The presidential candidate of the Peoples Trust, Gbenga Olawepo-Hashim, told our correspondent, OLALEKAN ADETAYO, that Nigeria needs new leaders with experiences to take it out of its current problems. Excerpts:
What informed your decision to run for the highest seat in the land?
I have a passion for this country and the passion has been noticeable since I was a young man. While in school, I was one of the students’ union leaders that fought for democracy. We have always believed that this country can be better than what it is now. We paid a price for that. I was detained under Decree 2 in those days. I was 1989 Amnesty International Prisoner of Conscience at the same time that Dr. Nelson Mandela was a Prisoner of Conscience in South Africa. It was my passion for Nigeria that was at display at that time, not because we were expecting that we are going to be politicians. It was even very dangerous as of that time, some of our colleagues actually died in the process of that struggle. So, what I am doing is a self-imposed duty that started about three decades ago. I understand how the modern international political economy operates and I know that we can drive all the forces of progress to make Nigeria a prosperous country. I also understand Nigeria. As one who has done business successfully in infrastructure, oil and gas, public affairs and engineering for 27 years, I will be able to steer Nigeria’s economy towards accelerated growth. I will also unite Nigeria and secure the country. That is why I am running.
You are aware that the position of the President of a country like Nigeria is not a small one, what kind of political background do you have that made you feel you are qualified to hold this office?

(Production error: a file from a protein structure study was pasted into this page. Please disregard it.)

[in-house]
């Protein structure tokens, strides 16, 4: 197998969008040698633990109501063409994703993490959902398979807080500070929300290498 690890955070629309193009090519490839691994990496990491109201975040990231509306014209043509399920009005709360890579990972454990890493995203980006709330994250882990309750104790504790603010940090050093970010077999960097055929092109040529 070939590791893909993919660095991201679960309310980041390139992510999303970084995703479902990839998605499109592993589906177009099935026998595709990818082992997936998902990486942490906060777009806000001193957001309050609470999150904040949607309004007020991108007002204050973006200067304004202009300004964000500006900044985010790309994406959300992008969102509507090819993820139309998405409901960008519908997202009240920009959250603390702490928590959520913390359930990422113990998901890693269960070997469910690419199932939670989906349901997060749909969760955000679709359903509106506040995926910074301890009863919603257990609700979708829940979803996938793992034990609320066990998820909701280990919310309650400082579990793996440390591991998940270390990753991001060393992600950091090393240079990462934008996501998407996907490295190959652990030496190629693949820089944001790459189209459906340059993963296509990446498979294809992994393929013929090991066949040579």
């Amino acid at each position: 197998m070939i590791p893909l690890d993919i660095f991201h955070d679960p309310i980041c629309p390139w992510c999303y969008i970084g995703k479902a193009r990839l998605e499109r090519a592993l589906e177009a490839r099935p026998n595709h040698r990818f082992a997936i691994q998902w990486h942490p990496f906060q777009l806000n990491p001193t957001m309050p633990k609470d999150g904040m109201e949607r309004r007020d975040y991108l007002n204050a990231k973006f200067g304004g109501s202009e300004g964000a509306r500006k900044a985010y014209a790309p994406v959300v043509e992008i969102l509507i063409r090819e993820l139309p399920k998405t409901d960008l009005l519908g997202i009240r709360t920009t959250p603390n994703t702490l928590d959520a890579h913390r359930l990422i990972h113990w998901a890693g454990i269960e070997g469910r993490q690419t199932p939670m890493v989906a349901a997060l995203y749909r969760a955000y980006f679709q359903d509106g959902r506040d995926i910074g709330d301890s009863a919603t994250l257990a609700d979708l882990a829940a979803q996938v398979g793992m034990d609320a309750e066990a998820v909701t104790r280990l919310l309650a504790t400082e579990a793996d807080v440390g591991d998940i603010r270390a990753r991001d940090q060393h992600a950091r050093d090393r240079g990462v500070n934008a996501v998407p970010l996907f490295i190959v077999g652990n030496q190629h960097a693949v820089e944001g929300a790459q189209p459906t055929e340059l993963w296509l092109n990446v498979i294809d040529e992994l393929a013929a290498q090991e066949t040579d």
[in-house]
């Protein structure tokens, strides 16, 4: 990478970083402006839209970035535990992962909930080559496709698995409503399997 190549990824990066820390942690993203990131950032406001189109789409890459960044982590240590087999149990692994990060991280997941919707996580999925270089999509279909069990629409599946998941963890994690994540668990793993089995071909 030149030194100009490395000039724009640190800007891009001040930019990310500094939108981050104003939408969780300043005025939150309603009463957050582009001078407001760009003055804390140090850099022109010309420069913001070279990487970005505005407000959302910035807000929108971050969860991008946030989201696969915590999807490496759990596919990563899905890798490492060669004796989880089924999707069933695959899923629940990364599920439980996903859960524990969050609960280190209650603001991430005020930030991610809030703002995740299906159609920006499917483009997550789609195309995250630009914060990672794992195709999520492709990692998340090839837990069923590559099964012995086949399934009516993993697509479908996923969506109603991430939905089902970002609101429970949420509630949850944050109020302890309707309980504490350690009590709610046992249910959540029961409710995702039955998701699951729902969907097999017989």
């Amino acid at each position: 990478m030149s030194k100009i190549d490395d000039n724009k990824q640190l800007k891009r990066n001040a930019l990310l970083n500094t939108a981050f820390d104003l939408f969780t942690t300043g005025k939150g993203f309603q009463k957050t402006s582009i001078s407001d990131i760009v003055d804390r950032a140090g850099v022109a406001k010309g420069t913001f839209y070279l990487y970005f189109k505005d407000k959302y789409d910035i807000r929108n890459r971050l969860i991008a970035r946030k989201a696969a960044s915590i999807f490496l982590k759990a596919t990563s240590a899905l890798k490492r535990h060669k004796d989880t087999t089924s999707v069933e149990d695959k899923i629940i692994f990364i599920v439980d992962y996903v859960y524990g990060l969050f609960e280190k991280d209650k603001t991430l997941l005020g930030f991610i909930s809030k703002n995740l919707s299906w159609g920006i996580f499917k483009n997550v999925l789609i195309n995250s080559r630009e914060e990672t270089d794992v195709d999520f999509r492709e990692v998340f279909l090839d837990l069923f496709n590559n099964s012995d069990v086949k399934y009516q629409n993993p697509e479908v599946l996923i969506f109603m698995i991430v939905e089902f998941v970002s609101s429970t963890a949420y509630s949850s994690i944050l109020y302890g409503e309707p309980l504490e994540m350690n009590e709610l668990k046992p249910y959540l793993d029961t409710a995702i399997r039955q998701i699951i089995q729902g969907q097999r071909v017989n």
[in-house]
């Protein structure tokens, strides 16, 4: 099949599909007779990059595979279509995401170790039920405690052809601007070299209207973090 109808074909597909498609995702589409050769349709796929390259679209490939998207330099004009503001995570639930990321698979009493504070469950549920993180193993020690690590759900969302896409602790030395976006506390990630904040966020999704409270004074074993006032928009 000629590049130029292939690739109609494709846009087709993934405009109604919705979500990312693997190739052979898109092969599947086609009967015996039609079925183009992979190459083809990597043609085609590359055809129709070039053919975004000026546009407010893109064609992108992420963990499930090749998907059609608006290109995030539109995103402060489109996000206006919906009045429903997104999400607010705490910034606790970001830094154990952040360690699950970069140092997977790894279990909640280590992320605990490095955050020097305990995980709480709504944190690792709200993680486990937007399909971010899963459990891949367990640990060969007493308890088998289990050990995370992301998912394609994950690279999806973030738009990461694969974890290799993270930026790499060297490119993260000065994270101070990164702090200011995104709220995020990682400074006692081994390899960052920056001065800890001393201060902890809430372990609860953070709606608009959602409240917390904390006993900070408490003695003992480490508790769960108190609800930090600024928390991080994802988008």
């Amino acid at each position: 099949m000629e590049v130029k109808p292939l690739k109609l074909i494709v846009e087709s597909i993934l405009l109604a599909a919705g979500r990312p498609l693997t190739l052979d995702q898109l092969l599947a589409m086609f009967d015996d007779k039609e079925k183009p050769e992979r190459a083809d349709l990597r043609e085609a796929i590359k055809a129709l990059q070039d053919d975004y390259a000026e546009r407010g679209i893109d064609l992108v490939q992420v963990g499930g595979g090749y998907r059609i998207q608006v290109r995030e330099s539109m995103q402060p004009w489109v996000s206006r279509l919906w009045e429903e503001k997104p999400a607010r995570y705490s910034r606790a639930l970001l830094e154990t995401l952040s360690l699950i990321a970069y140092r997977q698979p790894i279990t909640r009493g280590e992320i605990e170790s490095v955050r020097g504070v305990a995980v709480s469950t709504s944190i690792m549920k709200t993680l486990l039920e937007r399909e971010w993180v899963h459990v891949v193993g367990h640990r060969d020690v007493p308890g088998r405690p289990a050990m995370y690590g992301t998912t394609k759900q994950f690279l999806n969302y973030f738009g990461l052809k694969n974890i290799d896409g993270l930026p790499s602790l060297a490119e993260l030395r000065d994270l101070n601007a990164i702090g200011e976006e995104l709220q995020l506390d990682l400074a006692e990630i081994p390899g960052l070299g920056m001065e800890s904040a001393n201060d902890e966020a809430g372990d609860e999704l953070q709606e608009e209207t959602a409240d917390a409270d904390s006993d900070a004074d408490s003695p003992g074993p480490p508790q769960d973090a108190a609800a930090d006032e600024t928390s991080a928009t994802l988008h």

I have been in leadership positions all my life as a young man. I was a prefect in secondary school. We started leadership from that stage. You don’t just become a leader from the blues, you must have done something before that your peers believe that you can lead them. I was a students’ union leader in the university. I was one of the human rights leaders in Nigeria in the 80s. I was the National Publicity Secretary of a national party, National Democratic Labour Party, in 1996. In 1998/1999, I played a very serious role in establishing the democratic order and I was elected the first Deputy National Publicity Secretary of the Peoples Democratic Party. I was in the policy engine room in those years and as a matter of fact, when President Obasanjo was organising his Policy Advisory Committee, I was the secretary of the Youth and Women Sub Committee. We did most of the policy works on youths and women. Hajia Dongoyaro was the chairperson as of that time. I was also on the Political Advisory Committee in the Office of the Political Adviser up till 2003. At the policy, party management and civil society levels, I have very solid experience. But most importantly, as a businessman, I understand how to build infrastructure and how to create jobs. I think that is what Nigeria needs now. Nigeria does not need politicians that have always been depending on government all their lives. What we want to do now is to expand the economy. It is not just the usual people that you need to take Nigeria to the next phase of our development. We need essentially new leaders with new experiences. It is just like when Americans decided to go for Donald Trump, he has never been a governor or a senator and you can see how tremendous growth has occurred in the US economy because the Americans were interested in the economy in the last election. Nigeria does not need the usual set of politicians who have failed the country. Nigeria needs a new set of people who will think outside the box, not just repeating the same thing that has been done for about 30 years without result. We need to break from that era, we need a completely new and better Nigeria. That is why the core of my message is how to create a $4trn economy because the conversation has always been how to manage the small economy. Like when Nigeria had $510bn GDP in 2013, it was celebrated. But that size of economy cannot take Nigeria out of poverty. Nigeria needs $4tn size economy to be a medium-income economy and to be at par with countries that we were at par with at independence like Malaysia, Thailand and Turkey. These are middle-income economies. If we are going to have a per capita income that is going to be between $16,000 and $20,000, we need a $4trn economy. The new Nigeria economy programme that we have set up in our blueprint will take Nigeria to a $4trn economy within 10 years. We will be able to create like four million jobs on annual basis.